The following is an update from the piece How Federal Stimulus Money will be Allocated in Illinois, which was published March 15 and another piece published on April 17.
A major wrench was thrown at the state earlier this month when the federal government announced that American Rescue Plan (ARP) money cannot be used to pay off debt incurred by states during the COVID pandemic.
State officials already new that such money could not be used to pay down pre-COVID debt, such as outstanding pension obligations. However, they operated under the assumption that they would use a large chunk to apply to pandemic-related debt (again, see post from April 17).
This prompted State Comptroller Susana Mendoza to issue a letter to Secretary of the Treasury Janet Yellen requesting that the federal government reconsider. At the heart of the state’s argument was that the debt the state was planning to paid off was directly related to the pandemic. After all, the debt accumulated was from borrowing from the Federal Reserve Liquidity Fund, which was set up primarily to help states and local governments during the pandemic. If the pandemic never happened, the state wouldn’t need to borrow to meet services.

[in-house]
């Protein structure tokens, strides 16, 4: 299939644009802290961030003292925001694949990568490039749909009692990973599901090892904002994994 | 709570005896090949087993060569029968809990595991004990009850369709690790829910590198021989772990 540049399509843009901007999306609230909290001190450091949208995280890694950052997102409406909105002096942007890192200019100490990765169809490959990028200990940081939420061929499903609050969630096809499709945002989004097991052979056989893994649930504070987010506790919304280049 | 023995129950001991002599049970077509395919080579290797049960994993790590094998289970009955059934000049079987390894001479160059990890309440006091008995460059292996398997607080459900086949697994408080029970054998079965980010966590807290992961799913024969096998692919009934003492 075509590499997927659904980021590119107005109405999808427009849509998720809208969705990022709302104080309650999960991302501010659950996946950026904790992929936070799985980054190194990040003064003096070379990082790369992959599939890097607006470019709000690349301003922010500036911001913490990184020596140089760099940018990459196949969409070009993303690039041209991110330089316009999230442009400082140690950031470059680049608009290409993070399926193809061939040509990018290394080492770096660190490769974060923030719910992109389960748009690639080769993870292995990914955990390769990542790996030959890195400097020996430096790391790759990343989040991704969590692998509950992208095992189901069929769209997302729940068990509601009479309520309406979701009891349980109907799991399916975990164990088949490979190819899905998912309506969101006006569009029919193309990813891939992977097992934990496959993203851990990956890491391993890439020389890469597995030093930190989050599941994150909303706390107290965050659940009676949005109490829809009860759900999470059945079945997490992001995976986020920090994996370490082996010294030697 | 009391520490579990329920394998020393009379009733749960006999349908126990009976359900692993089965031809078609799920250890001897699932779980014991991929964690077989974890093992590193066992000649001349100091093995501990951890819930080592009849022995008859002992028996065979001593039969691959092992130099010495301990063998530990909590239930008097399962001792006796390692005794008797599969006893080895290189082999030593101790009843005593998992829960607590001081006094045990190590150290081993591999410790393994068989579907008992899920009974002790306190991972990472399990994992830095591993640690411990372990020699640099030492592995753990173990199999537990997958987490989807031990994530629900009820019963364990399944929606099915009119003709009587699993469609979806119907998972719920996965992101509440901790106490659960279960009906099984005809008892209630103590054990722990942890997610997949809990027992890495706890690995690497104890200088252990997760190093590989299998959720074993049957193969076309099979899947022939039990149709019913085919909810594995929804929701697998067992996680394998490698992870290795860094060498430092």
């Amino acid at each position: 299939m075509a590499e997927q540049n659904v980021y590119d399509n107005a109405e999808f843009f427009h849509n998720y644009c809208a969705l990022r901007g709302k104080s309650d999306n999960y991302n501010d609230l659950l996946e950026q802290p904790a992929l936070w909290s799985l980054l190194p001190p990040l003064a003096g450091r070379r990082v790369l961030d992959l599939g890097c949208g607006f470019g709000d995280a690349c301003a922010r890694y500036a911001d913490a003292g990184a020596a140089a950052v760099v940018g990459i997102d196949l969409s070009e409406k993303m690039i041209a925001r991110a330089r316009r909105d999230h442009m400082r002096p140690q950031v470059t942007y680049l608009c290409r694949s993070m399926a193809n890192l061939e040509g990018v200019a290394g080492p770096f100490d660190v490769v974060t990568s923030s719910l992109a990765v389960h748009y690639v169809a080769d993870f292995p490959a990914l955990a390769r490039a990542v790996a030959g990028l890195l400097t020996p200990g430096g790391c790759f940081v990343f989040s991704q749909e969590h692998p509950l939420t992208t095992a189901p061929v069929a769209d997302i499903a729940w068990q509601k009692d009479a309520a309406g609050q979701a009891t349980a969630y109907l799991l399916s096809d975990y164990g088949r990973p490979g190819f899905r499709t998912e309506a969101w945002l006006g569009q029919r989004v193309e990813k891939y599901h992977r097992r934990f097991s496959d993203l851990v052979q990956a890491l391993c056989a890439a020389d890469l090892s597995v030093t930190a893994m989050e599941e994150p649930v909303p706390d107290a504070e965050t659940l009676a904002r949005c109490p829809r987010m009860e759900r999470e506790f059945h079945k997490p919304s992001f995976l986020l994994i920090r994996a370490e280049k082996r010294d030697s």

While there is a optimism that the Treasury may overturn its ruling, the situation is time sensitive because the General Assembly need to pass Gov. Pritzker’s Fiscal Year Budget by June 30. Right now, the General Assembly is moving forward under current rules, meaning they will need to budget for the extra $2 billion originally planned to be paid off.
The good news is that the Illinois Commission on Government Forecasting and Accountability (CGFA) and the Governor’s Office of Management and Budget revisited their calculations and found about $1.5 billion to $2 billion in new revenue to help fill that gap. If you think that sounds odd, it pretty much is. We recommend you give Rich Miller’s column a read.
Prairie State Policy will continue to publish updates moving forward.